As of January 1, 2021, California Penal Code Section 1001.95 allows a judge to grant diversion in most misdemeanor cases. When a criminal defendant is granted diversion, their case is put “on hold” while the defendant complies with terms laid out by the judge; if the defendant complies with the judge's terms, the case is eventually dismissed.
Crawford Law Firm attorney Brett Hartmann has brought several successful diversion motions since the new law took effect. Because of these wins, many clients who would have otherwise been convicted will now avoid a criminal record. These diversion motions have been won in a wide variety of cases. Below is a sample of the types of cases where Mr. Hartmann has successfully argued for diversion under the new law.
Speed Contest/Street Racing
In this case, Mr. Hartmann's client was charged with a violation of Vehicle Code Section 23109(a), sometimes referred to as “street racing”. The client was observed by California Highway Patrol traveling on Highway 1 in Monterey County at a high rate of speed. The officer estimated that the client was driving around 100 mph. He was pulled over, along with a friend who was also driving fast next to Mr. Hartmann's client.
The client's friend was represented by another attorney. That attorney advised the friend to plead guilty, and the friend received a misdemeanor conviction (along with a jail sentence and 2 points on his license). However, Mr. Hartmann advised his client to proceed with a motion for Misdemeanor Diversion pursuant to Penal Code Section 1001.95. Mr. Hartmann convinced the Monterey County Judge to grant diversion. Ultimately, Mr. Hartmann's client will avoid a conviction, a fine, jail time, and points on his driving record because of this win.
Driving on a Suspended License
In this case, Mr. Hartmann's client was charged with a violation of Vehicle Code Section 14601.2(a) – driving on a suspended license (where the license was suspended due to a prior DUI). If convicted, this charge carries a mandatory minimum of 10 days in jail, a $1,000 fine, and 2 points on the drivers DMV record.
Mr. Hartmann not only helped the client regain his driver's license through DMV, but was able to convince the judge to grant diversion on the charged offense. By fighting for diversion, Mr. Hartmann saved his client several thousands of dollars in fines, missed work, and insurance rate increases.
Here, Mr. Hartmann's client was charged with misdemeanor battery (Penal Code Section 242). The client in this case essentially admitted to the battery when interviewed by the police.
This client had previously been represented by the Public Defender. The Public Defender had advised her to take the deal, which would have resulted in 30 days in Monterey County Jail. Mr. Hartmann advised her to reject this offer and to pursue Misdemeanor Diversion pursuant to Penal Code 1001.95. We filed a lengthy motion on her behalf and argued vigorously to a skeptical judge. After hearing our argument, the judge granted our motion for diversion. As part of the diversion, our client was ordered to attend a small number of anger management classes and do a handful of community service hours.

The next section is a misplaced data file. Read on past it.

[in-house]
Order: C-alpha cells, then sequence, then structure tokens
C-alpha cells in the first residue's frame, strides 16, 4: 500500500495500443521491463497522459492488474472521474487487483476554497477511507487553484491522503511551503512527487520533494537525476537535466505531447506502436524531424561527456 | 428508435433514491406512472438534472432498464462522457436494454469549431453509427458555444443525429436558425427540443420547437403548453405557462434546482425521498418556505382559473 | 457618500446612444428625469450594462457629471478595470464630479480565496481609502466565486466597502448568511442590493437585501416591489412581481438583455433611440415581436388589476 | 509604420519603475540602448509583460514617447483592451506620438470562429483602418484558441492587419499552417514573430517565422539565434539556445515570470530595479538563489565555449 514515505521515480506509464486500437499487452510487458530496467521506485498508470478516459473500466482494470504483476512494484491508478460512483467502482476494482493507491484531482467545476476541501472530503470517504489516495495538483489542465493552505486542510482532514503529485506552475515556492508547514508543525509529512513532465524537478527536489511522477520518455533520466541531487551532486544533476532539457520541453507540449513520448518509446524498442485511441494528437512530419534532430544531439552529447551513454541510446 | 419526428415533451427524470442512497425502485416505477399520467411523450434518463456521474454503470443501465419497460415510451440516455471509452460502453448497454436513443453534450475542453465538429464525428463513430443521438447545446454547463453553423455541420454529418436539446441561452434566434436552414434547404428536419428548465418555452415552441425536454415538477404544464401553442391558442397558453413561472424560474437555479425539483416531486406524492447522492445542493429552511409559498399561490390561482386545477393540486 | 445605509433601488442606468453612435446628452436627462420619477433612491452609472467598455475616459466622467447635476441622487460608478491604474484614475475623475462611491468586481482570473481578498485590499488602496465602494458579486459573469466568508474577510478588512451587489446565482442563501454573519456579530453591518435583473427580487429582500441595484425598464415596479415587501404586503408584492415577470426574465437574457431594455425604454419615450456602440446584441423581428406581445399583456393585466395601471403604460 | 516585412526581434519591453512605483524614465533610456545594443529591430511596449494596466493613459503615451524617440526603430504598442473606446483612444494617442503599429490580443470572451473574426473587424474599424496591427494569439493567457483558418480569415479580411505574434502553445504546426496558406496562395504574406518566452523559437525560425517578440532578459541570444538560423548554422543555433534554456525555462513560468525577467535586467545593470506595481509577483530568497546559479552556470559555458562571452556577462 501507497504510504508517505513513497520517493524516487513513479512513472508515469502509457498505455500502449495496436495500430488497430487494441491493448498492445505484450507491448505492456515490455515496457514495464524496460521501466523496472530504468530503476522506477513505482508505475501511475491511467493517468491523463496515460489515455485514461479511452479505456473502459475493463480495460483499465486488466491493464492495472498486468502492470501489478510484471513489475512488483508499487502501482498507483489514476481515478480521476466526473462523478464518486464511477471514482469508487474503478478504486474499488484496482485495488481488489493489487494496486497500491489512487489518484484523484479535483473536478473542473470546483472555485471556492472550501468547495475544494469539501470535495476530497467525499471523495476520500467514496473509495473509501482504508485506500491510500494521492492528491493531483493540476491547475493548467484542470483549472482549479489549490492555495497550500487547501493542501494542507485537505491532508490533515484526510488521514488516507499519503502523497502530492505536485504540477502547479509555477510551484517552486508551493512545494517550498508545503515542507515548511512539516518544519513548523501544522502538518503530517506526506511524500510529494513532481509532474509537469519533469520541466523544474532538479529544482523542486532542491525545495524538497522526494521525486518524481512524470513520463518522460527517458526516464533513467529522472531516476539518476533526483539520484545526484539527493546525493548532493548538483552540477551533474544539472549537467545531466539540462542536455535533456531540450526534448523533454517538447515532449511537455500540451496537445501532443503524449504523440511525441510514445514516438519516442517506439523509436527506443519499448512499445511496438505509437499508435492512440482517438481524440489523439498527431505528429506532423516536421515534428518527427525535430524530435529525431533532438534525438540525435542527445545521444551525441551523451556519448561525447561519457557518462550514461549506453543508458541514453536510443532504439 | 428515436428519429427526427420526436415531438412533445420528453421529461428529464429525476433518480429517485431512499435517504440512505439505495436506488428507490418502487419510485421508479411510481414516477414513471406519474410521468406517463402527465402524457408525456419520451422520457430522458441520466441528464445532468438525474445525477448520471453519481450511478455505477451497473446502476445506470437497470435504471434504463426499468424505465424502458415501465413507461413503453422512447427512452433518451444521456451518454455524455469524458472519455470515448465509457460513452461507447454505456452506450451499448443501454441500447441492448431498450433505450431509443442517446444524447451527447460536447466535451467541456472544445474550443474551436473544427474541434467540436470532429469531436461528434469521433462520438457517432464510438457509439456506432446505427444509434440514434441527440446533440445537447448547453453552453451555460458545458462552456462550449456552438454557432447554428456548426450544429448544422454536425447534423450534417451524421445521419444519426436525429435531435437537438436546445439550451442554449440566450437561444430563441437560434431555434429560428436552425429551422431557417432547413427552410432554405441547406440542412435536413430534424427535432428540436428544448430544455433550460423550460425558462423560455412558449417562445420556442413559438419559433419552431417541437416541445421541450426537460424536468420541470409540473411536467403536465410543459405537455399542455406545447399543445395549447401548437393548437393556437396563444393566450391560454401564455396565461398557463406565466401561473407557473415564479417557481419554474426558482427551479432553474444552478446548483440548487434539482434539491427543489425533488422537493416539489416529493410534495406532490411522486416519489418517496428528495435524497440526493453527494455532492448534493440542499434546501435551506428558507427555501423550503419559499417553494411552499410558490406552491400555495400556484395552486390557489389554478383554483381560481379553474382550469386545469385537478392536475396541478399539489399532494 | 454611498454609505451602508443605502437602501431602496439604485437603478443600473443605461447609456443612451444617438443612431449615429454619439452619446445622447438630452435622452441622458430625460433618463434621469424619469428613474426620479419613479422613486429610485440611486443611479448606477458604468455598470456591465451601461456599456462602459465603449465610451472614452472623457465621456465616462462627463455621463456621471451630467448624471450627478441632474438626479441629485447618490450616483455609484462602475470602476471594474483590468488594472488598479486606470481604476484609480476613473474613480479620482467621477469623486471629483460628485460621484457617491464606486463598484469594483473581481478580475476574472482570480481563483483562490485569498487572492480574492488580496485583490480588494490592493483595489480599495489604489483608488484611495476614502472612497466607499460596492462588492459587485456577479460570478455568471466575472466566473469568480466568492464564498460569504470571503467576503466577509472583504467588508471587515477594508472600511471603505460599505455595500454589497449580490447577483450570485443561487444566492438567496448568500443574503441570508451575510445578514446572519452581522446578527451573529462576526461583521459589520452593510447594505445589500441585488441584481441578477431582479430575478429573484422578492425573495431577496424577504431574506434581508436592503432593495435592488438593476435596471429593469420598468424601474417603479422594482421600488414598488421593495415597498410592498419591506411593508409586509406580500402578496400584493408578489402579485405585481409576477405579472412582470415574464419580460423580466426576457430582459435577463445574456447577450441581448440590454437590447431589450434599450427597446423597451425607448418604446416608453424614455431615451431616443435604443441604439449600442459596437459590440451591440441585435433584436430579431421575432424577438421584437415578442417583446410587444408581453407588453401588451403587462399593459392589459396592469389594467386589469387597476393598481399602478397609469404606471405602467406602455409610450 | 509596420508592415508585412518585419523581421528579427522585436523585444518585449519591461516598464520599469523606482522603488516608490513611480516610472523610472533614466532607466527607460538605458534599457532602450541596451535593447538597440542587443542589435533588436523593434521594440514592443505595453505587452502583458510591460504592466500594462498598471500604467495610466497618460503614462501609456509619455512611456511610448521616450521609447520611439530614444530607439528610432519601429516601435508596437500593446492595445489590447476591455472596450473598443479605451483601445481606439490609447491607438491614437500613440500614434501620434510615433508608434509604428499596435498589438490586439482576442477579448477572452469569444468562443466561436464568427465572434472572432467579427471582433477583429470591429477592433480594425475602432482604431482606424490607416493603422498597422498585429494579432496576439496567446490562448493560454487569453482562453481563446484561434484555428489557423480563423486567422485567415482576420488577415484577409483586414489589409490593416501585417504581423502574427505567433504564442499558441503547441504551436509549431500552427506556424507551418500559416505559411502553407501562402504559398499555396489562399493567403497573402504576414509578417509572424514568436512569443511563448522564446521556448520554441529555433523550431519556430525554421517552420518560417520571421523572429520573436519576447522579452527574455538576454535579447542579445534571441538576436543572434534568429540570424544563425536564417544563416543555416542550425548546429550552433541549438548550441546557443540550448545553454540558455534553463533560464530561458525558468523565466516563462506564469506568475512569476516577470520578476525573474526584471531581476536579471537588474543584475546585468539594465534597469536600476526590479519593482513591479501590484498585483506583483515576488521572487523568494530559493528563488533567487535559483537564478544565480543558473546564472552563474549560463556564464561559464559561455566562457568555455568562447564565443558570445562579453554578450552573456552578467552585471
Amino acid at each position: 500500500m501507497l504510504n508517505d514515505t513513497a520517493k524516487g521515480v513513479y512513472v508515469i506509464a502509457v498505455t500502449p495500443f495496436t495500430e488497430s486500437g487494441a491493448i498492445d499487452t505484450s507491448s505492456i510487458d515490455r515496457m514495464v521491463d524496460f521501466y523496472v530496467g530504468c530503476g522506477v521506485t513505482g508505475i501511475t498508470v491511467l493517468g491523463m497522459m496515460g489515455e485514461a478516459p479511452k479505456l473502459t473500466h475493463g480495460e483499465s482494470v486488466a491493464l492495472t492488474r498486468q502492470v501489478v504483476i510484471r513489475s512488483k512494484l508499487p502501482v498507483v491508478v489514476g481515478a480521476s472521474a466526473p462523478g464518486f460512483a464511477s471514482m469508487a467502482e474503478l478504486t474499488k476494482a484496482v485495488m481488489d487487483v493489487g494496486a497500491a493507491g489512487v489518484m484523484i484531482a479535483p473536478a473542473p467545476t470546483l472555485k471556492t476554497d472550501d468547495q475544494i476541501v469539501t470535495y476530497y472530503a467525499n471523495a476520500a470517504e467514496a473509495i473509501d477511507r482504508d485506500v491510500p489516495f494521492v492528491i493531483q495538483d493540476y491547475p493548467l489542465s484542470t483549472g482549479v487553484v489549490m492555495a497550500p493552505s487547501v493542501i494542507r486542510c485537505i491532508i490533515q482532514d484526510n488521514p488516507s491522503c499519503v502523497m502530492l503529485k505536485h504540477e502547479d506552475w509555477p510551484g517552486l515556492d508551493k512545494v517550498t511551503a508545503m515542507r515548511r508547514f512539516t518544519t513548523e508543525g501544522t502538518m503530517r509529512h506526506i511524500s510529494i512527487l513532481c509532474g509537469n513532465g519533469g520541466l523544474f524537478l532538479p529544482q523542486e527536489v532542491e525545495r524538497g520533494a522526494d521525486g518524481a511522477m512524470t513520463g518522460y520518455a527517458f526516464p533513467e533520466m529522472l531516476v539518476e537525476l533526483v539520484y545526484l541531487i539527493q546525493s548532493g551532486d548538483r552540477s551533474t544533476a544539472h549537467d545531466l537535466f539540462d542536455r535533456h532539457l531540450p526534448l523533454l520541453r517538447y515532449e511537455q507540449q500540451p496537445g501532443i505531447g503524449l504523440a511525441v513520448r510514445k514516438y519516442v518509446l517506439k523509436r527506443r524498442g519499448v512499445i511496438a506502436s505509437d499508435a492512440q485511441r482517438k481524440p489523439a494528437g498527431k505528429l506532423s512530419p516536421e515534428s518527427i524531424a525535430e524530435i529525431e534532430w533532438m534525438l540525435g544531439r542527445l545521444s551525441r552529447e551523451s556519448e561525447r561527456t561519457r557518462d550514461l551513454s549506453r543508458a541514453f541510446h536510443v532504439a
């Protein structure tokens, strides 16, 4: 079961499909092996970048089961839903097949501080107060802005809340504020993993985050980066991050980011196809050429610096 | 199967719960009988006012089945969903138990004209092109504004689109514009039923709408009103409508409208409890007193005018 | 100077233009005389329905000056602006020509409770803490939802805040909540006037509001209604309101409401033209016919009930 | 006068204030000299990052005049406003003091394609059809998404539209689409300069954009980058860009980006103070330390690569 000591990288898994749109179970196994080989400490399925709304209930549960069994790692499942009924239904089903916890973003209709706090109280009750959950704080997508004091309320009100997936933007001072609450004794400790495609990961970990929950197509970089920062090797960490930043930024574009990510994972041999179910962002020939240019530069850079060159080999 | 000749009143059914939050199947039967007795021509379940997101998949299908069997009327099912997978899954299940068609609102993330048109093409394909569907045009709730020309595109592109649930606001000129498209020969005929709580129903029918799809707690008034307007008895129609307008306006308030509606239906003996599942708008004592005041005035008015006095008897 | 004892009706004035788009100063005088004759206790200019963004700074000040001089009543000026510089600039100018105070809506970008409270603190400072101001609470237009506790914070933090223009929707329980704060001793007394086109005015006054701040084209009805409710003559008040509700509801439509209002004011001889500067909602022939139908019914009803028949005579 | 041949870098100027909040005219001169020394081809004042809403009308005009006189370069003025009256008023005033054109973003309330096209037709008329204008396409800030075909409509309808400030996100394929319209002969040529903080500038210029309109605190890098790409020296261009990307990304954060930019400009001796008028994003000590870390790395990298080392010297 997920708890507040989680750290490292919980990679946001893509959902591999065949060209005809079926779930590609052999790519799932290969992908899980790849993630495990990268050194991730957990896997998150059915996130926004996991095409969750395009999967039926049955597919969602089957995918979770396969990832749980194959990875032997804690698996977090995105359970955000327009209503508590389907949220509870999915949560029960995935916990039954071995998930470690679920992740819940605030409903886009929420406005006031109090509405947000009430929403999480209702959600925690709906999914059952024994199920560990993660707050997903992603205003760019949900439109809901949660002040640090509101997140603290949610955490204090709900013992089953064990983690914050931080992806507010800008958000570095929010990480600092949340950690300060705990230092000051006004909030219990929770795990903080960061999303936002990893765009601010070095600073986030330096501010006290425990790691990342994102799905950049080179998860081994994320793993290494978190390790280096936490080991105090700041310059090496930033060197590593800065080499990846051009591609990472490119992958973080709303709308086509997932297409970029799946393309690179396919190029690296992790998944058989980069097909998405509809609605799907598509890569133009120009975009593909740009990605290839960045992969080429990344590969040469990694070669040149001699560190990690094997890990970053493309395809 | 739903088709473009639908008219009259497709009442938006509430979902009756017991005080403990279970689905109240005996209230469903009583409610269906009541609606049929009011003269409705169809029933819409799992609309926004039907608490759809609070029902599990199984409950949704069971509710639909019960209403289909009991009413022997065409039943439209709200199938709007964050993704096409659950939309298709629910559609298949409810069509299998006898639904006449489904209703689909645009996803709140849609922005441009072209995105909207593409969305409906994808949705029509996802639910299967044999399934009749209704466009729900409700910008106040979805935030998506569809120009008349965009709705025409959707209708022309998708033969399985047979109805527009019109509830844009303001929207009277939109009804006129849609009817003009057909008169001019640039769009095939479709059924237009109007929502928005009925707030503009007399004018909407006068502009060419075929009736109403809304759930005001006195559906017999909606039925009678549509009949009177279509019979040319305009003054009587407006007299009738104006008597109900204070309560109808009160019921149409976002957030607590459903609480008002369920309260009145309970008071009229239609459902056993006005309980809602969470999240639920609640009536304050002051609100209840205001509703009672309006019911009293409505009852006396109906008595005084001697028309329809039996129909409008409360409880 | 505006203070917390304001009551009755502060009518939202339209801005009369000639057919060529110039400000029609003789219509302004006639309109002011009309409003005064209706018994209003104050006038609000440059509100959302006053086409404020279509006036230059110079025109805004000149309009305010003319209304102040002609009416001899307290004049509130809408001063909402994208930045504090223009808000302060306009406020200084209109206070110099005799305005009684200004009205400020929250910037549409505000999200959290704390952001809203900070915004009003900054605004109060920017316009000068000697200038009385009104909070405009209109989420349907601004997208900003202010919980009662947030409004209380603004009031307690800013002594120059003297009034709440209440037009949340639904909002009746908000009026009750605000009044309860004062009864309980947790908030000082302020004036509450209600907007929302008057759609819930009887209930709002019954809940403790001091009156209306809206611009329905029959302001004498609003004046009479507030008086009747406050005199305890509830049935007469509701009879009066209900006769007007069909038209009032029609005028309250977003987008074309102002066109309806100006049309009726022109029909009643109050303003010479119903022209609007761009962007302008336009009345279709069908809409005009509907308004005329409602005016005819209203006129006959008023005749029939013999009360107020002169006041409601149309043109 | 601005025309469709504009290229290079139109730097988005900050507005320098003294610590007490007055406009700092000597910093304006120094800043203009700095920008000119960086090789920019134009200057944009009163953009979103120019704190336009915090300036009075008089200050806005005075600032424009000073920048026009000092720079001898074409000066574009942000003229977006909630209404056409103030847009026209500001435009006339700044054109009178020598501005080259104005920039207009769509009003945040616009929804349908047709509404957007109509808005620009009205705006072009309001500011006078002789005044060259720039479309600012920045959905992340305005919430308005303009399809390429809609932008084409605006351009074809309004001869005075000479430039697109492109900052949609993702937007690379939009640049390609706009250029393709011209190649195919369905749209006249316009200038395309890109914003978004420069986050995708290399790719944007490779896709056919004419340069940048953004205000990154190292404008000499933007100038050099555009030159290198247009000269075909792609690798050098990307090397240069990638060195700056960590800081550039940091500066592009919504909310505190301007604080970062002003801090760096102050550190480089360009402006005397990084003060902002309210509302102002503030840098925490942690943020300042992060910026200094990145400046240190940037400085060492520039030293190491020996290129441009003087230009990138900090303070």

In this case, our client will complete diversion and wind up with a clean record. Not only will she not have a conviction on her record, but the arrest record will also be sealed.
In this case, the client was visiting Big Sur on vacation. The client went around a fence in order to explore a closed-off area of Julia Pfeiffer Burns State Park. The client then tried to climb down to the shore, and unfortunately became stranded on a cliff for several hours. The client was eventually airlifted out of danger and was promptly cited by the Park Department for trespassing and “unsafe recreation”, both misdemeanors.
The prosecutor had offered a deal for misdemeanor probation and no jail time. However, Mr. Hartmann advised his client to try for diversion in order to keep the client's record clean. Ultimately, the judge granted diversion on the condition that the client complete a small amount of community service. Again, the client will avoid all of the consequences of a conviction because of Mr. Hartmann's success in court.
In Mr. Hartmann's most recent diversion victory, his client was charged with a violation of Penal Code Section 647(j)(4)(A) – most commonly referred to as “revenge porn”. The client had no prior criminal history. There was also clear evidence that the client was a victim of domestic violence in the very same case. However, the prosecutor chose to only prosecute Mr. Hartmann's client. If convicted, the client would almost certainly lose his professional license and his career.
The Prosecutor made an offer to resolve the case for a lesser charge and 6-months of misdemeanor probation. However, because of the potential career impact of a conviction, Mr. Hartmann made a strong motion for diversion. The hearing on the motion was contentious. The alleged “victim” was allowed to speak to the judge about Mr. Hartmann's client; the statement from the “victim” was very inflammatory. However, Mr. Hartmann was able to advocate for his client, resulting in a win. Again, the client will avoid significant consequences and will have his case dismissed.
If you are charged with a misdemeanor offense, you should strongly consider asking for diversion under the new law. Call The Crawford Law Firm attorney Brett Hartmann for a free consultation.